Certainly, she has expertise.  Her expertise lies in her ability to diagnose reading (and writing?) difficulties in students, develop a plan for their progress and communicating goal setting, progress monitoring, and success with the students.  Her difficulty might lie in seeing this as her pathway to successful coaching.  How to translate her ability to accomplish this with students to accomplishing this with the students’ teachers?  The answer is complex, but surmountable.  Develop relationships, expertise, credibility, and rapport through your strength,  your work with students.  The rest will come with developing more and more expertise regarding specific assessments, curriculum initiatives, and data collection.  Lead with your strength,  your expertise will become apparent, teachers will develop relationships with individuals who are helping their students and in the process themselves.  By goal setting with students and teachers, these goals will translate to professional practice with teachers.  In the background, developing some ‘go-to’s in her tool kit :  resources,  articles, quick fixes/helps.  These will go a long way in building rapport, which is the primary step to coaching well.  

What “New” Literacy Specialist Need

When I think back to my first year as a literacy specialist, I remember the isolation of living in that in-between place- not quite a teacher anymore, but not an administrator.  No longer belonging to a tight team of teachers that you could follow in the beginning.  It’s a strange, strange place.  So what does a new literacy specialist need from her peers and who in fact are her peers?  Our peers are our fellow teachers,  the other specialists in the district if they are available, the administration,  and the psychologist, sometimes guidance.

This made me snicker when I reread it because I don’t think those folks knew they were my peers, my PLC, my advisors when I gave them that role in my life.  I remember being out there in a small room with very little materials, knowing no one, thinking “what now?”   I needed a friend, but more, someone to explain how the school worked.  At that school,  I sought out the principal.  After all,  she hired me.  She was new also.  She was figuring it out too.  Maybe that made it a good thing,  We started meeting weekly and planning.  That kind of meeting and sharing became the bedrock of my coaching.  Finding out the principal’s vision and translating that to literacy was my goal.  I still operate like that.

It’s not enough to understand the principal’s agenda however.  A Literacy Specialist also has to understand the teacher’s goals, hopes, and worries.  Since no one really wants to just come out with those to a stranger,  I just started doing whatever I could to create room for chat.  It’s hard to explain that, but I helped organize books; I did a few DRAs;  I read books;  I found books for lessons.  Little by little, teachers started sharing and I started to feel like I was helping.  You might have to have a little of that fixer/helper spirit to break through as a literacy coach.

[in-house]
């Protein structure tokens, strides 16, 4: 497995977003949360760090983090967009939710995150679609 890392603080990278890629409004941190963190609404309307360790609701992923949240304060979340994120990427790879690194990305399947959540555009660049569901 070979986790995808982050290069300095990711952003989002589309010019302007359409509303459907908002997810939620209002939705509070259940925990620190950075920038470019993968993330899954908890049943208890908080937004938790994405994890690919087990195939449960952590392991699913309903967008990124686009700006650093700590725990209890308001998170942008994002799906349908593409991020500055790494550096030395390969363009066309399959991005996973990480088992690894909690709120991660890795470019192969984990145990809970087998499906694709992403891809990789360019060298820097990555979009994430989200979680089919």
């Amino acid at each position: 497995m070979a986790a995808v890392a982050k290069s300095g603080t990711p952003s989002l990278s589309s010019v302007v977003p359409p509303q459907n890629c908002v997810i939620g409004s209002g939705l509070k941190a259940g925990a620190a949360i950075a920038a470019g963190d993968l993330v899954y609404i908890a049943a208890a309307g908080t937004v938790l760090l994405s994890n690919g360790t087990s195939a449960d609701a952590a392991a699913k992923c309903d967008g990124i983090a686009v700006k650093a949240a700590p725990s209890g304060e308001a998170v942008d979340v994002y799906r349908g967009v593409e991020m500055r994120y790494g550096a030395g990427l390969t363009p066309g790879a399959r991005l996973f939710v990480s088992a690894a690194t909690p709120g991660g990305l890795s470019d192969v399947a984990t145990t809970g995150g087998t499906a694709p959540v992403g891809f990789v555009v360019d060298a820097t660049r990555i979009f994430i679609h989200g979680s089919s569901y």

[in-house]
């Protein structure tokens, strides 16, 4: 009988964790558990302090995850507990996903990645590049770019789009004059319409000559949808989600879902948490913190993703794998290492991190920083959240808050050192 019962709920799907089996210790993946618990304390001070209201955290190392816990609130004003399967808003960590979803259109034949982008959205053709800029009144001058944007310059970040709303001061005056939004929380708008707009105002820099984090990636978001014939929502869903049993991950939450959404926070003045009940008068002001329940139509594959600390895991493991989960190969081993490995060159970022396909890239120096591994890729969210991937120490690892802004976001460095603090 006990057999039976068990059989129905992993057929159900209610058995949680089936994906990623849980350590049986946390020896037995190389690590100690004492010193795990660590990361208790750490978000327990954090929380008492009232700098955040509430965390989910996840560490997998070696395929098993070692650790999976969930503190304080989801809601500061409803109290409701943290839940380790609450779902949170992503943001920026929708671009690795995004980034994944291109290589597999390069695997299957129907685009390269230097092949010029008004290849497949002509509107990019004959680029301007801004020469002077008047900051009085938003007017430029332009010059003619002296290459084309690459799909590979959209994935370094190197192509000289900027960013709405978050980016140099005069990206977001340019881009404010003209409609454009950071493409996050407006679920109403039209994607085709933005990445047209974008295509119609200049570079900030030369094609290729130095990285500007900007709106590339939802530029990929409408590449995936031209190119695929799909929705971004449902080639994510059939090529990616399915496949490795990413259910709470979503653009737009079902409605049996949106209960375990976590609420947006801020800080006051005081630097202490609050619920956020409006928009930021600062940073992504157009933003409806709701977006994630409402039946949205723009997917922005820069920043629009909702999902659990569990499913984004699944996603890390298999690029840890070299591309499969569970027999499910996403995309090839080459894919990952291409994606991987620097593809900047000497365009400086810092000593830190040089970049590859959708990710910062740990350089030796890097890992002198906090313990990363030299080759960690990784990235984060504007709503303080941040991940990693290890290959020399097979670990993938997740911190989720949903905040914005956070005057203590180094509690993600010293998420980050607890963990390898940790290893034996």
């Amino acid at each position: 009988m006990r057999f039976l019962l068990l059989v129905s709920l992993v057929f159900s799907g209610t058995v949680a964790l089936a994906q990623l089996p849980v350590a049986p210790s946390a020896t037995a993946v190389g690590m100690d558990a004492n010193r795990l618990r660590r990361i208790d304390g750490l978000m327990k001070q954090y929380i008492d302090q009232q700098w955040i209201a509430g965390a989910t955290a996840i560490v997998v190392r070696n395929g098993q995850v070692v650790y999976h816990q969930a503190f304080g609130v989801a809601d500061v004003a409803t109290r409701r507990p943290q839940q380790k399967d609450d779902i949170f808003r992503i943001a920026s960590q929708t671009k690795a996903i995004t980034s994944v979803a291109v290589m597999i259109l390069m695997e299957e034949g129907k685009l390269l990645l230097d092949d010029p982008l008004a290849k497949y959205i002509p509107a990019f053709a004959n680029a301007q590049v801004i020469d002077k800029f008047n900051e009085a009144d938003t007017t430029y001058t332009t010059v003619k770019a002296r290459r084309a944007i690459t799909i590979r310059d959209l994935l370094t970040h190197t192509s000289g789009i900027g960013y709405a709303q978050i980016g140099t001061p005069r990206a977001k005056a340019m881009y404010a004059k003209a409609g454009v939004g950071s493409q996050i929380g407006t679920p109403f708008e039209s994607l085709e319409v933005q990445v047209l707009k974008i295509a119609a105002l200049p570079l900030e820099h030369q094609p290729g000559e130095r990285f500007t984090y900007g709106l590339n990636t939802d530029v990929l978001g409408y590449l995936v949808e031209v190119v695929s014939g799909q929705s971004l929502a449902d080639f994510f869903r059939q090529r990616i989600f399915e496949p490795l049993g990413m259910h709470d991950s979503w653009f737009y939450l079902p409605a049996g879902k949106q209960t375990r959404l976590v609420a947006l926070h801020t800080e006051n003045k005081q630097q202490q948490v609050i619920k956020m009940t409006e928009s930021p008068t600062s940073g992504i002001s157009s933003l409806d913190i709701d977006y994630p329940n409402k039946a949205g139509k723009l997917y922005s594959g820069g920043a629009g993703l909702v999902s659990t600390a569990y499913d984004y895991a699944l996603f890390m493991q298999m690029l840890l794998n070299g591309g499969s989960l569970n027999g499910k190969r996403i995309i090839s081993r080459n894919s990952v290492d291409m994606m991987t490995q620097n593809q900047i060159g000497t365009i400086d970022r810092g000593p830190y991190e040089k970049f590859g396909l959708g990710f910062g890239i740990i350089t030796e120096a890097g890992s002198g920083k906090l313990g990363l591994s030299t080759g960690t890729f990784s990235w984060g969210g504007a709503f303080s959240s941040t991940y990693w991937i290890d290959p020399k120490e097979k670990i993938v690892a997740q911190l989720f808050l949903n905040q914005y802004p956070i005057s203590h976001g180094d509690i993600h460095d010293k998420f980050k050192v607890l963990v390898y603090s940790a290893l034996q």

I did not have Jan Miller Burkins’ words that follow when I became a literacy interventionist/ specialist/ coach.  At that time,  I might have been a trailblazer.  I didn’t think about that much.  What I thought about was the students…. and their teachers.  How were we together going to reach the goals we created and others created for us.  How were we as a team going to encourage students to become lifelong learners and lifelong readers?  So what did I need?  I needed some folks with shared vision; some cheerleaders; some people willing to grade on effort.  As you probably can guess,  that didn’t always happen.  You have to create your own magic.  

I didn’t need to ‘fake it until I could make it’ ,  I just needed to do the hard work.  Most of the time, teachers are worried about their students and could use a hand.  I just gave it.  I didn’t worry too much about credit or being the expert,  I just did work.  I didn’t always make a great balance.  I didn’t always get it right.  I didn’t always help as much as I hoped.  What helped me then?  Sometime it was honesty.  Sometimes it was criticism.  Sometimes, it was encouragement.  Most of the time, it was tenacity.  

As with all situations involving other individuals,  we can’t really expect them to always give us what we want or even need.  They don’t know what that is.  We have to let people know in a kind, gentle, forgiving sort of way.  When we become open to the idea that it’s all a journey and there are definitely ‘do-overs’,  we can plod along.  One day,  it become second nature.  We don’t expect so much and others are willing to give so much more.  Some of it is about just not being perfect.  Who wants a perfect colleague?  

So in the end, what did I need in those first months and years?  Time.  What’s that old saying?  Rome wasn’t built in a day.  That’s my coaching mantra.  The sun rises tomorrow.  We’ll give it another go then.  

From Jan Miller Burkins, Coaching for Balance

Defining Our Beliefs About Literacy Coaching

  1. I believe that coaches should consider teachers as people before they think of them as teachers.
  2. I believe that the most important element of coaching is relationships.
  3. I believe that coaches should not take on administrative roles.
  4. I believe that it is a coach’s job to assume the best of teachers and others with whom they work.
  5. I believe that coaches should honor confidences.
  6. I believe that coaches should advocate for teachers with the administration, with the school district, with other teachers, and even with the teacher themselves.
  7. I believe that coaches should be advocates for themselves so that they can preserve their physical, emotional, and mental resources to serve teachers.
  8. I believe that coaches should have extensive expertise in the content area in which they coach.
  9. I believe that programming and instructional choices should be based on research.
  10. I believe that coaches should support teachers in becoming knowledgeable thinkers and leaders in literacy.
  11. I believe that coaches and teachers should find joy in their work.
  12. I believe that any philosophy must be exercised within a spirit of balance.